IMG_0002What more could anyone ever ask than a book shop combined with a tea room which sells home made cakes?  Is there any better definition of heaven?  If so, I don’t think I’ve come across it and neither do I think I want to.

Having nothing better to do with my day :-), yesterday I went over to the Astley Book Farm, which, for those of you who know my neck of the woods, is between Meridan and Nuneaton and for those of you who don’t, lies bang smack in the middle of George Eliot country.  It is one of the biggest second hand book shops in Britain and a place that you should only ever enter after having already negotiated an overdraft with your bank manager.

IMG_0003It takes me about an hour to get there so of course the first necessity is a visit to the tearoom for what Pooh Bear would have described as a little something.  I would describe it as a very large slice of fruit cake.  They don’t do things by halves anywhere in this shop.  Please also pay heed to the proper teapot.  I notice these things. Tea out of one of those metal contraptions just doesn’t taste the same.

IMG_0004Suitably fed and watered you then move out of the refreshment area and into the main body of the bookshop.  It is advisable to bring a ball of twine with you because otherwise you may never find your way out of the labyrinthine layout of rooms and the shelves within those rooms.  I found it too complex to get any good pictures but if you follow the link above onto their website you will get some idea of what it is like.  In fact, there are so many books here that I find it a good idea to go over with at the very least a wish list of the authors whose works I might be looking for.  It would take you a full day to make your way carefully through all the nooks and crannies and so just lighting on one of those really special finds takes hard work here.

IMG_0005One area to which I am always drawn is the section where they keep all the volumes published by the Folio Society. They still tend to cost more than I can afford, but nevertheless I can always dream – this time most particularly about a lovely set of Andrew Lang’s collections of fairytales.  I suppose I might just have been able to buy one, but how would I ever have chosen which?  Also, tucked away up on the top right is a complete Pepys Diary.  I tell you, I am still lusting now.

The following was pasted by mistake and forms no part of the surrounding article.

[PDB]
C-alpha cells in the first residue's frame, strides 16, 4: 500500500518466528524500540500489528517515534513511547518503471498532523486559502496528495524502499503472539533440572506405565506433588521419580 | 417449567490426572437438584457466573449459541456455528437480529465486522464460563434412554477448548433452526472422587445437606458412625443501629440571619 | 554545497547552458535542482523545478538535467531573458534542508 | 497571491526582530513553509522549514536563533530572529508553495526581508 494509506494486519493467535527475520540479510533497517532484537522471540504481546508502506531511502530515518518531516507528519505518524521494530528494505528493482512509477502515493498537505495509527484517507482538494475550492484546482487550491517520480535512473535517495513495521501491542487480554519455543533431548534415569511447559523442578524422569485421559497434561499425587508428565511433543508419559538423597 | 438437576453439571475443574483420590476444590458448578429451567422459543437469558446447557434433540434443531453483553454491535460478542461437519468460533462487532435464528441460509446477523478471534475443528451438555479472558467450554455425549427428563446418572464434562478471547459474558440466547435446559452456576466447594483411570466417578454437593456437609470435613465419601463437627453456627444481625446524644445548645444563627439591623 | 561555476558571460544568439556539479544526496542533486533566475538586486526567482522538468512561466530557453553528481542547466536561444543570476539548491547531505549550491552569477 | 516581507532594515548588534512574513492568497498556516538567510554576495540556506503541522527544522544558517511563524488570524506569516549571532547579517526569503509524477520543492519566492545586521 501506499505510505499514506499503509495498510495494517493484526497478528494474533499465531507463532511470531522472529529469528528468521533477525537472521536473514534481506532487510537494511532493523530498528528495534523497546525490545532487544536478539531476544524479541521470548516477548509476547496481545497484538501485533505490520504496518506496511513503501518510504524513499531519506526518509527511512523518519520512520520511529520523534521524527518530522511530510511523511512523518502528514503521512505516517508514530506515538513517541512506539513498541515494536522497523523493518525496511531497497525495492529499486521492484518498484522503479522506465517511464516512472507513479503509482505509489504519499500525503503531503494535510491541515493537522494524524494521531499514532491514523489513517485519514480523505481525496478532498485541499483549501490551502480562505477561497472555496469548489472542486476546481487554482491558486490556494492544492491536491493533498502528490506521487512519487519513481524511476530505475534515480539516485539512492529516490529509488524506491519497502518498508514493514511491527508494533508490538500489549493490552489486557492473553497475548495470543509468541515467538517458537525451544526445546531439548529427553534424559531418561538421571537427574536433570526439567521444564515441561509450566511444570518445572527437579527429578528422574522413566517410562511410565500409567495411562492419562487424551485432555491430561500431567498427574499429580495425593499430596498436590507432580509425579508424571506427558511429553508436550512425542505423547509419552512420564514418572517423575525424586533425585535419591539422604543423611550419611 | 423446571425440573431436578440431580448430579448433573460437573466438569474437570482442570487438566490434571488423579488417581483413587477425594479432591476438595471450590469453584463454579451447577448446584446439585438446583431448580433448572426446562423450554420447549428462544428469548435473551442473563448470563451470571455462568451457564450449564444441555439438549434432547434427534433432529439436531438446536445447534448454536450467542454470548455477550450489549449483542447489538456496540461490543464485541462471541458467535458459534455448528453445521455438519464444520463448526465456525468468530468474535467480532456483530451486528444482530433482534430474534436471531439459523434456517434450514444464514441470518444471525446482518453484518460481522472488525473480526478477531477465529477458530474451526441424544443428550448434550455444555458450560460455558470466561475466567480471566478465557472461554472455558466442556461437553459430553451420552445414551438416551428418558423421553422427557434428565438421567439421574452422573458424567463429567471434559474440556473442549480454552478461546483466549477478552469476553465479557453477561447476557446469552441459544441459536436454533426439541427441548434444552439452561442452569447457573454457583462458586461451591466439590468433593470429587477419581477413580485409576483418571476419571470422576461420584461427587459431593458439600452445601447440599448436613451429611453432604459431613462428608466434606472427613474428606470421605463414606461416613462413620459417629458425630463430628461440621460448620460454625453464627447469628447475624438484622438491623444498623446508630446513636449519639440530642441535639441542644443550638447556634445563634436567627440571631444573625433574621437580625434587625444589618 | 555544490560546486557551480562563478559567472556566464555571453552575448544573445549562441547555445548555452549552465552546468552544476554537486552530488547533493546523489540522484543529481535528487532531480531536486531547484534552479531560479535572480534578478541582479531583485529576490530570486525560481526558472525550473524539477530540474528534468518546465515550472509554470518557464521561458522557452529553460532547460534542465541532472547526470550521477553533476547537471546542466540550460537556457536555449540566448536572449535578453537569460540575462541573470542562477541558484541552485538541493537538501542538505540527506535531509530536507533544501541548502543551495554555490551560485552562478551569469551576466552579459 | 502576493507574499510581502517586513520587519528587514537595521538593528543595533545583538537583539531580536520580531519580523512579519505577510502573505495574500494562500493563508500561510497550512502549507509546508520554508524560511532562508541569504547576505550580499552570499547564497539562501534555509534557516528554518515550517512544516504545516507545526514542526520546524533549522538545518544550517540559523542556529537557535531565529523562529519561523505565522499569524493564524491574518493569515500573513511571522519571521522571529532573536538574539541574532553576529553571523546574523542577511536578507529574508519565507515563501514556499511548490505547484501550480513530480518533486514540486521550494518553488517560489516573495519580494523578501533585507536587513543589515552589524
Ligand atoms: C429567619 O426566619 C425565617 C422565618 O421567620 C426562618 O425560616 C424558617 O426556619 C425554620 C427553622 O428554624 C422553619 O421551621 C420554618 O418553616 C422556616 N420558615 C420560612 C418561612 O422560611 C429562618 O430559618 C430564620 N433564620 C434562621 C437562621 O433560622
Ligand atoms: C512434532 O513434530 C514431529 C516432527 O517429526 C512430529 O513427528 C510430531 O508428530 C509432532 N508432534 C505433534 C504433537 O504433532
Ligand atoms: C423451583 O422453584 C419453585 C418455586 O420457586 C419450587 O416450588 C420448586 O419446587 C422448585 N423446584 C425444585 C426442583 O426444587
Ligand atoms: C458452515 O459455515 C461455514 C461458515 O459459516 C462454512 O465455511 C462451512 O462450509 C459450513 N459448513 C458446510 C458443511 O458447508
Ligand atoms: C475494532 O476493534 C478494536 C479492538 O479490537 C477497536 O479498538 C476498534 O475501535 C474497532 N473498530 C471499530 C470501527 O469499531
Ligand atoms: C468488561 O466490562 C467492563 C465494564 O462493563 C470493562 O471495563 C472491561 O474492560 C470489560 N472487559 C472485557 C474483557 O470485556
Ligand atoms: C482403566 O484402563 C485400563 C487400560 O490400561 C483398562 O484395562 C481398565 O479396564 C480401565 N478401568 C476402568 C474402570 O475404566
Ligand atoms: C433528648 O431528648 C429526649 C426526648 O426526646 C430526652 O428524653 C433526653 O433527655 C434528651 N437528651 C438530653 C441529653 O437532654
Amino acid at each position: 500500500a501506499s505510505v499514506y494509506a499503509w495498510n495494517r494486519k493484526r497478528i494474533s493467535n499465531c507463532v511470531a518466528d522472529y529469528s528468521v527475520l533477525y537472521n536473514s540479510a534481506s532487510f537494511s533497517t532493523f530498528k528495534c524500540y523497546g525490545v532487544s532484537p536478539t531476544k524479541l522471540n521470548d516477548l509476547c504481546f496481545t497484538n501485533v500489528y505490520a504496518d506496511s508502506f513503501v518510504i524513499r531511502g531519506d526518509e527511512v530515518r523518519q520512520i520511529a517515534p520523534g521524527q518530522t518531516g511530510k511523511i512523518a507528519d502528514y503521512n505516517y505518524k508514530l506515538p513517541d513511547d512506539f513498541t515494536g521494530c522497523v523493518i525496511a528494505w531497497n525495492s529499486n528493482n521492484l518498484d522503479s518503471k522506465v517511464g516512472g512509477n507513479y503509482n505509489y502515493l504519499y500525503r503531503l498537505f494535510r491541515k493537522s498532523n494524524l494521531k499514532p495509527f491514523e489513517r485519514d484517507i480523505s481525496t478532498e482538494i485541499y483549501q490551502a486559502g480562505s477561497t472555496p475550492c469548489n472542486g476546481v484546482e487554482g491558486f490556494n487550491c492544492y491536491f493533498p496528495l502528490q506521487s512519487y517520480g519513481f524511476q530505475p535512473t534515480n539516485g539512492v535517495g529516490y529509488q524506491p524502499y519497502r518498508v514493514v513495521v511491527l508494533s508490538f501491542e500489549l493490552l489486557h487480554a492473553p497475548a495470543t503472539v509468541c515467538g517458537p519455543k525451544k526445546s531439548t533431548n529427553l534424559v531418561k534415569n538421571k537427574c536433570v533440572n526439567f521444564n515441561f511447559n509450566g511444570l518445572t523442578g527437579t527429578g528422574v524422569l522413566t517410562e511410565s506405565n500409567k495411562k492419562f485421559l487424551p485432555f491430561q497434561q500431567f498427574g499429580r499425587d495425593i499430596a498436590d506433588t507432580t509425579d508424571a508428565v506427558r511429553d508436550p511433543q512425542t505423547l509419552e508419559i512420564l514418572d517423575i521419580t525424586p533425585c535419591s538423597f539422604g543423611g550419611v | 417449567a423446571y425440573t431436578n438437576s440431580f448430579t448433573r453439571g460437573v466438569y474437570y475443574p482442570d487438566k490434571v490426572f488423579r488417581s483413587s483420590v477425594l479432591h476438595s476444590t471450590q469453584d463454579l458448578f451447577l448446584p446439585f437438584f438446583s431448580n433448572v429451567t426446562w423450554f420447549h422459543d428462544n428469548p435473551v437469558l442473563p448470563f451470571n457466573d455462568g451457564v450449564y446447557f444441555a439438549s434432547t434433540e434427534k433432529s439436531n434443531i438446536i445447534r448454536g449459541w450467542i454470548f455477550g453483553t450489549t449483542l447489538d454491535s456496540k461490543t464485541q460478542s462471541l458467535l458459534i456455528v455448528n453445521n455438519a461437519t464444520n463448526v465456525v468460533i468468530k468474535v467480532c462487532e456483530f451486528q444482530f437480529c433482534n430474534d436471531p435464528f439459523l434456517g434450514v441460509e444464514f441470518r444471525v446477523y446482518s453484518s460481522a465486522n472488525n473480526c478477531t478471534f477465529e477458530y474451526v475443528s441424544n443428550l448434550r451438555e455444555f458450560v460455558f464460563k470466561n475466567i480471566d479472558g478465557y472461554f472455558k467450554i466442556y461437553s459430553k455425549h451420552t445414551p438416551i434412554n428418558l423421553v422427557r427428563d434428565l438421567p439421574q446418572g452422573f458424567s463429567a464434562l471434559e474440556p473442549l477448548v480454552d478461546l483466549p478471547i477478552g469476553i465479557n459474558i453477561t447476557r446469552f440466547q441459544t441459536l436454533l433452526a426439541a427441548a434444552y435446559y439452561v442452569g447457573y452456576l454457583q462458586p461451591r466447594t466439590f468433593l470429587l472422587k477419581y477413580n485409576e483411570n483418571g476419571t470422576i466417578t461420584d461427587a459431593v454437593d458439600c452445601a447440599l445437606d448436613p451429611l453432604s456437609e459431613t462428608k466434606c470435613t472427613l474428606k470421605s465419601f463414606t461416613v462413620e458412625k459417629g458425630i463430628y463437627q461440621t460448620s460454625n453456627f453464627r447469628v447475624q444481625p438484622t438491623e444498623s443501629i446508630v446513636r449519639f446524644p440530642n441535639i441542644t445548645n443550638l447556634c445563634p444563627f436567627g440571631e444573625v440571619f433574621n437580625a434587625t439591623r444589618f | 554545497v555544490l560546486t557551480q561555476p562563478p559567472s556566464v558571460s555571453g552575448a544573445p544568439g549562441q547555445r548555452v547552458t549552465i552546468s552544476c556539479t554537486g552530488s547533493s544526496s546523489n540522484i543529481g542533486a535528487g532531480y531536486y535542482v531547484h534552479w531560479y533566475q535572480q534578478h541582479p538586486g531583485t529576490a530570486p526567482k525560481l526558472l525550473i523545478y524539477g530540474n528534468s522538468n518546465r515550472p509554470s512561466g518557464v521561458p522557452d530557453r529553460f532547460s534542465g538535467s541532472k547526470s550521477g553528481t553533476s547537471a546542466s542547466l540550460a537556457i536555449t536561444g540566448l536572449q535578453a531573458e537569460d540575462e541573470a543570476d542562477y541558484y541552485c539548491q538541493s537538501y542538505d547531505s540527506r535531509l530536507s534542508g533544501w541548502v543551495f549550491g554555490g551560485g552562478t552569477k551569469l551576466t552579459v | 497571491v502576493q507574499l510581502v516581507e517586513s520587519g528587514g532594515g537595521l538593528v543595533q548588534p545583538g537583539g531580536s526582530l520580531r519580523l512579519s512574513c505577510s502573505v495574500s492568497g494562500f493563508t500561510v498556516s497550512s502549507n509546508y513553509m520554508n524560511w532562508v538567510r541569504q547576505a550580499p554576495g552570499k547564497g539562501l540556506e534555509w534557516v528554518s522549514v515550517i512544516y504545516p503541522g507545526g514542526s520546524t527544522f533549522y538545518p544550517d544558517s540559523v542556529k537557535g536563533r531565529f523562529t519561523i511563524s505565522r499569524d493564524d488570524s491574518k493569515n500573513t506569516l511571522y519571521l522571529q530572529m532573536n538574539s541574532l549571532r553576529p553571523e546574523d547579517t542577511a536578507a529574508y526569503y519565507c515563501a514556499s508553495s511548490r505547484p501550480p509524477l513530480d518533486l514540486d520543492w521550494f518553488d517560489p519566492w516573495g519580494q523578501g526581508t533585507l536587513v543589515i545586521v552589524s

IMG_0006So, what did I come away with?  I was very good and only collected four more volumes for the tbr pile.  The one on top is a volume of essays by Anne Fadiman, At Large and At Small.  I bought her collection Ex Libris some years ago and had to force myself to eke the essays out so as not to gorge on them all at once and make myself sick.  These are not in the main essays about books and reading, but I liked her style enough to want to read more whatever she might be writing about.  Besides, I was only complaining to a friend earlier in the week that I didn’t read enough essays so I’m hoping that these will kick start a habit.

Second in the pile is Laura Wilson’s first novel, A Little Death.  I’ve read and loved all of her DI Stratton books but haven’t read any of her other works.  Like the Stratton novels this is also crime fiction set in London and near enough in the period of her most recent book, the mid 1950s.  This is the time of my own childhood and so I’m going to be fascinated to see what memories it recalls.  If I remember correctly, Litlove was very complementary about this and so with a recommendation as strong as that it is probably the purchase to which I will turn first.

Then there is an early novel by Patrick Gale, The Facts of Life.  I only ‘discovered’ Gale in 2007 when he published Notes From an Exhibition, which I absolutely loved, so I have quite a back catalogue to explore.  Like Notes this book is concerned with a creative artist, in this instance a composer, Edward Pepper, exiled from his native Germany during the war.  Pepper marries an English woman and together they set up home in a bizarre folly which over the following decades is witness to the twists and turns of family life through the generations.  Gale is particularly good at letting character reveal itself through snapshots of events that take place over an extended period of time and I’m hoping that this hefty book (well over 500 pages) will work in the same way.

Finally, my pick from the remainders bin, a Peter Carey that I haven’t yet read, My Life as a Fake.  This is a good hardback copy that cost me only a pound because apparently they can’t get rid of Carey’s work.  I pause to shake my head in wonderment at the folly of North Warwickshire readers.  I love Carey and this is practically the last novel on the list needed to give me a full set of his works.  Using as a springboard an actual hoax that was perpetrated in Australia in the 1940s, Carey tells the story of a conservative young poet who decides to teach the literary establishment a lesson about pretension and authenticity by writing a sequence of lurid verses that he claims are the output of a working class poet conveniently dead at twenty-four.  Not only is everyone taken in by these works but the editor of the magazine that publishes them is prosecuted for obscenity.  However, in the middle of the trial a man who bears an uncanny resemblance to the fake picture of the poet appears and claims to be the writer himself.  No doubt, the twists and the turns start from there.